The actual trigger point wasn't a Senate Majority (which was given up in 1850), but rather a more general sense of increasing "containment" by the South. Early in the life of the country, the slave/free balance remained even because there was land suitable for both to expand.
1848 and the War with Mexico added some land, but this land had no slaves and there was a contingent in Congress that didn't want to extend Slavery - the Free Soilers. The Compromise of 1850 kept them from extending it to California, and the rest of the land out west seemed unsuitable for large scale slave importing, it being desert and waste for the most part.
Enter Kansas. By the Missouri Compromise of 1820, this was to be free soil, but the slave holding areas of Missouri were in the North, just adjacent to Kansas and didn't want free ground so close. These fellows felt surrounded, and the South tricked Douglas into allowing slavery in as "Popular Sovereignty". It just got worse when the real free soil settlers soon outnumbered the slave settlers and the Missourians who rode in to vote about 10-1, despite rigged elections and even a mini Civil War. Kansas was going to end up a free state regardless.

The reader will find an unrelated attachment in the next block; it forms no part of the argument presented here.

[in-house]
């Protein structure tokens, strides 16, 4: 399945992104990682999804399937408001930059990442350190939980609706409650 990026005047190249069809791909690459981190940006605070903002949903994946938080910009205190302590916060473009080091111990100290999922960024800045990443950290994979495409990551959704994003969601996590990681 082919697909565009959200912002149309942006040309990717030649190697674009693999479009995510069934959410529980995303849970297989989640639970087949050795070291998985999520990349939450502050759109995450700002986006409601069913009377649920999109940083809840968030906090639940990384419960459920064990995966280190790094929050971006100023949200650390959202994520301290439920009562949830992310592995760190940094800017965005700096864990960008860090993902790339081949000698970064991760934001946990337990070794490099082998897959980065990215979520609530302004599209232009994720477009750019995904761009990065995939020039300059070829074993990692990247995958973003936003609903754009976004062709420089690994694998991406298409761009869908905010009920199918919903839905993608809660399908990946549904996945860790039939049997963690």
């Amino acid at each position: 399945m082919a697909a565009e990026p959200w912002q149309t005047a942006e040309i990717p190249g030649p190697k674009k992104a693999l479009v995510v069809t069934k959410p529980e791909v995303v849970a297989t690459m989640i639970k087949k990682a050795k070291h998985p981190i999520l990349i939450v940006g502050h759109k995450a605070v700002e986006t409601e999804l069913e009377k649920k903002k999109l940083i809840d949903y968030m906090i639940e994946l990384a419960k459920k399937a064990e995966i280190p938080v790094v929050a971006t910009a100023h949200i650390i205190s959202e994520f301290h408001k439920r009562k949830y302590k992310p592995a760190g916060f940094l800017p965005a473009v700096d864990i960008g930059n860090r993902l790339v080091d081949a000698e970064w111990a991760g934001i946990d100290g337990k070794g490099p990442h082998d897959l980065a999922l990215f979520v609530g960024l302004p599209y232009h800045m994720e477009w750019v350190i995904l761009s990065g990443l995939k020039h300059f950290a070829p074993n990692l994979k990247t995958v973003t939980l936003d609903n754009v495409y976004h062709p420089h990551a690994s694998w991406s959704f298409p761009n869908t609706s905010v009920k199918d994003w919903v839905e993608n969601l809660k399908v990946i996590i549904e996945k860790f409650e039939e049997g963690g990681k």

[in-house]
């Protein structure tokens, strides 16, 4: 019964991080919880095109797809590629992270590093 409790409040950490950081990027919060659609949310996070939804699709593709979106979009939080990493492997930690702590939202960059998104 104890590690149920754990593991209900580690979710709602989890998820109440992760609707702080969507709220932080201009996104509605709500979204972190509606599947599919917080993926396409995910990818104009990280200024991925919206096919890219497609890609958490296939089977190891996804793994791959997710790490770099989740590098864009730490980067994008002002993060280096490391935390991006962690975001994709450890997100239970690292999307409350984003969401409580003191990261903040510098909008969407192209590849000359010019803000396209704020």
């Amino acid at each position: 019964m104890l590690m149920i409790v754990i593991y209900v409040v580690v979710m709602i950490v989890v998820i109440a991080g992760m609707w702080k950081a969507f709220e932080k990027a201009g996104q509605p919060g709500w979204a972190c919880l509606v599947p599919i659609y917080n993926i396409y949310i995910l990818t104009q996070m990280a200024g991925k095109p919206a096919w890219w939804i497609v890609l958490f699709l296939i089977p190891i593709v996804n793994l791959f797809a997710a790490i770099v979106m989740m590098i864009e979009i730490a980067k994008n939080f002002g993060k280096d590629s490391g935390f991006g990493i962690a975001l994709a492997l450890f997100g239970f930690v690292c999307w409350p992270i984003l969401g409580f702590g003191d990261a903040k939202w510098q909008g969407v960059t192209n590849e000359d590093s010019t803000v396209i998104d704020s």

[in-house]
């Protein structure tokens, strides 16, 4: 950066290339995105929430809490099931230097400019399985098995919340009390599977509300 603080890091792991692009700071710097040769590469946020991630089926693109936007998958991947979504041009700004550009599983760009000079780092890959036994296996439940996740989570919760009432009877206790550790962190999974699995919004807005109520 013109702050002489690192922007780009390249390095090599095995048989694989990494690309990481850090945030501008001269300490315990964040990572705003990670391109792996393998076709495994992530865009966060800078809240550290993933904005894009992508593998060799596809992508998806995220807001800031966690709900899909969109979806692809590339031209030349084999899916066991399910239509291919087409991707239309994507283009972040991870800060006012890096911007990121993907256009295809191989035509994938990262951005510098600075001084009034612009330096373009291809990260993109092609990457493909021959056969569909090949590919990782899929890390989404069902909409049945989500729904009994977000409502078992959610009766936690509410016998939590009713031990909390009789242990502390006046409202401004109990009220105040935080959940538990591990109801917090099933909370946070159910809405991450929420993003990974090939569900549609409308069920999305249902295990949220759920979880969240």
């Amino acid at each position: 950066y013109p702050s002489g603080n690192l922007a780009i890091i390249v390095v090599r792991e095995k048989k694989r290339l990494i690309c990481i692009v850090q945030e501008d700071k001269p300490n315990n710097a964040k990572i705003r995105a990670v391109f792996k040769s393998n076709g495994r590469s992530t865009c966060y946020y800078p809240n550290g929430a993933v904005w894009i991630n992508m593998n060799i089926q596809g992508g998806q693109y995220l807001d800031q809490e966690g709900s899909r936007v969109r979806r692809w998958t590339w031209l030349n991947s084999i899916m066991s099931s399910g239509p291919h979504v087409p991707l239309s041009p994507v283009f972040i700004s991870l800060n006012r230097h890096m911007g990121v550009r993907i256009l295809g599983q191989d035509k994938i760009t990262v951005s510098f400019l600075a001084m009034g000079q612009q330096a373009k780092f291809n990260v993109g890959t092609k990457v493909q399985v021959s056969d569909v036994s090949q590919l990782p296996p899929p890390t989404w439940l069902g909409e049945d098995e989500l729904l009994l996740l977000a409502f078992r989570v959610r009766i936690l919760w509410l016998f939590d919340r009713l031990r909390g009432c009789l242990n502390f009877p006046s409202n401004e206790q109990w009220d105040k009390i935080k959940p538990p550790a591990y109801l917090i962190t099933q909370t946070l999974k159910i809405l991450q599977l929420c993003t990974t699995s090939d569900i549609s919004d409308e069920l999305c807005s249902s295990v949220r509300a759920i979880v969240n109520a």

This political disaster elevated Free Soilers (and others) into a new major party, the Republicans, dedicated to locking slavery out of any new territory. The strength of this party in the North and the fact that many Northern Democratic voters weren't interested in new slave states either meant a compromise that might result in a new slave state was out of the question going forward.
In 1857, one last stab at 'escape' was made with the Dred Scott decision by the Supreme Court, which purported that Slavery could not be restricted anywhere, in the Territories nor in Free States. This absurd conclusion, which in essence tried to make the Republican Party unconstitutional and make all states slave states, assured the rupture of the Democratic Party and the win by Republicans in 1860.
At that point, those fighting containment could only do it outside the US. The radicals managed to pull some states out, and then induce a war that would get nearly all the slave states to follow. They were terrified that unless it came to arms, a compromise like those in 1832 or 1850 would follow.